In 1998, paleontologist Joseph Sepkoski completed a comprehensive database of marine life over the last 541 million years. The database compiled over 30,000 fossil genera, representing the finds and categorization of millions of species. By recording each genus’s appearance and disappearance in the fossil timeline, he was able to chart for how long each were active and when they died off. Sepkoski was particularly interested in showing the Earth’s great rises and falls in diversity — such as the explosion of life in the Carboniferous to the rise and fall of the dinosaurs. Indeed, his timeline of extinctions correlates directly with the dating of great meteors and volcanoes by geologists. However, just as important as showing declines in diversity, his curve rises — demonstrating a phenomenon far more fundamental. Over the history of the Earth the diversity of the biosphere has steadily increased.
OUR UNDERSTANDING OF THE EARTH'S two billion year journey from a barren planet to the thriving biosphere of today is laid out in Sepkoski's famous graph. The correlation between the greening of the biosphere and the rise in planetary biodiversity, presents us with a fifth principle of ecological contribution. Like our other principles, it is a phenomenon that we observe from the micro to the macro. In everything from cellular life to continental biomes, by tending its processes towards diversification, the Earth cultivated systems with an ever wider variety of participants. Soon, organisms and ecolosystems were making overlapping contributions, spiraling matter into ever more concentrated configurations and spiraling nutrients upwards to the benefit of all.
As ecosystems grew ever more diverse, they developed cascades of resiliency. With more and more overlapping participation, if one species should falter, another could take its place. Then, as more species joined in and found their niche, more and more cooperation emerged. The grazing of the gazelle aided the grass to grow stronger and to spread. Meanwhile, the grass’s calories powered both the gazelle and the wildebeest to wander, graze and fertilize. Steadily, matrices of cooperation and resiliency evolved in complexity and depth. The synchrony of countless life-cycles created a vast choir of ecological contribution and the song of life could soar during periods of stability and persist even after events of cataclysmic collapse.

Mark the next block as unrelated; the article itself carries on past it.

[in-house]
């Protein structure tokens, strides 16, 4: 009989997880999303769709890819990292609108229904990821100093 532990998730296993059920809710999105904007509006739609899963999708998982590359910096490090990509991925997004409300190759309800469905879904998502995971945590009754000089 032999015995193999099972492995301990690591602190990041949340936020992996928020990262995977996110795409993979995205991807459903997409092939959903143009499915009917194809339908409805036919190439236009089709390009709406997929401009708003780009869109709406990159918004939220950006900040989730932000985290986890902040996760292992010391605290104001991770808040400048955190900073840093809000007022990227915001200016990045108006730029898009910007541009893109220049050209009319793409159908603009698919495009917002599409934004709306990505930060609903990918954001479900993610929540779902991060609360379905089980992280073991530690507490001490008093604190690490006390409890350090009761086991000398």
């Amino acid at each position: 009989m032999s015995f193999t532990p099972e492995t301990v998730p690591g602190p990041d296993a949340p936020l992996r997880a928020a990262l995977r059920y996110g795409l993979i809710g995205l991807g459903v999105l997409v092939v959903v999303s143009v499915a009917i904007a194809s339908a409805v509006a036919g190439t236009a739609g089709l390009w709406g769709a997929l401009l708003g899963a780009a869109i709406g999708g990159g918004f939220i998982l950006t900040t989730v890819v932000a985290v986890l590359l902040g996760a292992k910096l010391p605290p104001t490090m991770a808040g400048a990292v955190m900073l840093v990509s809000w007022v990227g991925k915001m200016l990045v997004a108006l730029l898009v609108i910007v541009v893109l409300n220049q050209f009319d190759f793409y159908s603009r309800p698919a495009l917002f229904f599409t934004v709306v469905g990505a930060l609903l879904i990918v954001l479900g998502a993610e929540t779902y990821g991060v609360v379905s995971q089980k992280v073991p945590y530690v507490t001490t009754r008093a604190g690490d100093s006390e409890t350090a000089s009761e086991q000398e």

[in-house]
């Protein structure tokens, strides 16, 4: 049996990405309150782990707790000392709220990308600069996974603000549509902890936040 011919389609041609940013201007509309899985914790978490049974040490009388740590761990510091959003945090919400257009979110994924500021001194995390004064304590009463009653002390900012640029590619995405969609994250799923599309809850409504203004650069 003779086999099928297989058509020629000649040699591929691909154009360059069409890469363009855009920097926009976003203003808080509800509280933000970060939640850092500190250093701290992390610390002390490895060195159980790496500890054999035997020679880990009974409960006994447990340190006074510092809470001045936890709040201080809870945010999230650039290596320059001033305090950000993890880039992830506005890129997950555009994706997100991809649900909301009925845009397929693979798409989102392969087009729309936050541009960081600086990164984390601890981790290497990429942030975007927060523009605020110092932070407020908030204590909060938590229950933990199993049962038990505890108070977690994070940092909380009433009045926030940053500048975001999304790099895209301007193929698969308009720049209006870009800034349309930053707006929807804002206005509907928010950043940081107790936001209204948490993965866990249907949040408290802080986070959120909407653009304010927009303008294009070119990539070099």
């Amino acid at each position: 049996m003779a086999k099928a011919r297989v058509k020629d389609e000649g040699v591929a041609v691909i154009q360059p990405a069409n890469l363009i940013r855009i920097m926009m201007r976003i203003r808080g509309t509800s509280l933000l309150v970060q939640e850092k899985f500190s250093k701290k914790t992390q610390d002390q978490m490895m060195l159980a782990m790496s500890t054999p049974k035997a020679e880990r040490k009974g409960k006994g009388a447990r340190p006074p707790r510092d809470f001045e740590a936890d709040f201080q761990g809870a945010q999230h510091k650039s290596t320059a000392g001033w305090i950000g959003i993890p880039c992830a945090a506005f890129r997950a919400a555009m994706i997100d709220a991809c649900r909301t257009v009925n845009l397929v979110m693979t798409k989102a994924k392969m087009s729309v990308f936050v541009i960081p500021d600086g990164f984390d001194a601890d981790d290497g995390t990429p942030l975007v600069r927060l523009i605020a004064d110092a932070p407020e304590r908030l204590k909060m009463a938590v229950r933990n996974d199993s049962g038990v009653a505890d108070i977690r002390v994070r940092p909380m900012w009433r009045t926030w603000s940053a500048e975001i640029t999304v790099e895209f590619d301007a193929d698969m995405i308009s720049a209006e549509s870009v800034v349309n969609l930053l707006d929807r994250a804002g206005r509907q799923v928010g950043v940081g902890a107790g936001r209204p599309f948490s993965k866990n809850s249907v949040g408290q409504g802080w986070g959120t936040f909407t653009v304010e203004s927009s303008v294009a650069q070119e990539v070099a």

As we strive to make our human enterprises green, the Earth’s example shows us the way forward. Just as the Earth tended it’s processes towards diversification, cooperation and resiliency, so too must we intend and achieve with ours. Only when the intention and the result of our process is the flourishing of life’s diversity is the principle of diversification met. Only then can our acts and enterprises be considered ecological contributions — and green.
Perhaps our most notable ecological enterprise is the cultivation of food.
Often when modern food is cultivated, it is done so in large fields in which the focus is the harvest of a single plant. In the case of corn, to maximize yield, herbicides and pesticides are frequently used to eliminate ‘competing’ species. In so far as this process has the intention and the result of restricting the species involved, it fails to embody the principle of supporting life’s diversification. As such, food grown this way cannot be considered an ecological contribution — nor green.
Around the Great Lakes of North America, the first nation of the Iroquois planted corn along with pumpkins and beans. The cultivation of these three plants together was so complimentary that they were known as the three sisters — providing shade, nitrogen and structure for each other. With sufficient support, the participation of insects, fungi and other plants did not detract from the yield, but added to it. Rather than being closed to diversity, the Iroquois spaces were open and invited participation. Rather than restrictive, it was tended to the benefit of all — corn, pumpkin, bean, humans and anyone else who willing to join the in the fray — thus fully embodying the principal of diversification.
When we evaluate our acts and enterprises we must thus ask: is our process open to the participation of other species? Does it vitalize the diversification of connected ecologies towards resiliency and cooperation? Only if a process is supporting life’s inherent tendency towards diversity can it be considered an ecological contribution.
But how exactly do we determine if our process is achieving this?
In his undertaking to understand ancient marine diversity, Sepkoski reviewed thousands of scientific journals by paleontologists and biologists to survey the number of species at the outset of an age and at its end. Likewise, our acts and enterprises must involve a similar assessment and survey. Fortunately we don’t need to worry about all the creatures of the ocean — just those touched by our particular process! Like Sepkoski, by surveying, naming and listing the species within the space and time of our processes we too can demonstrate diversification.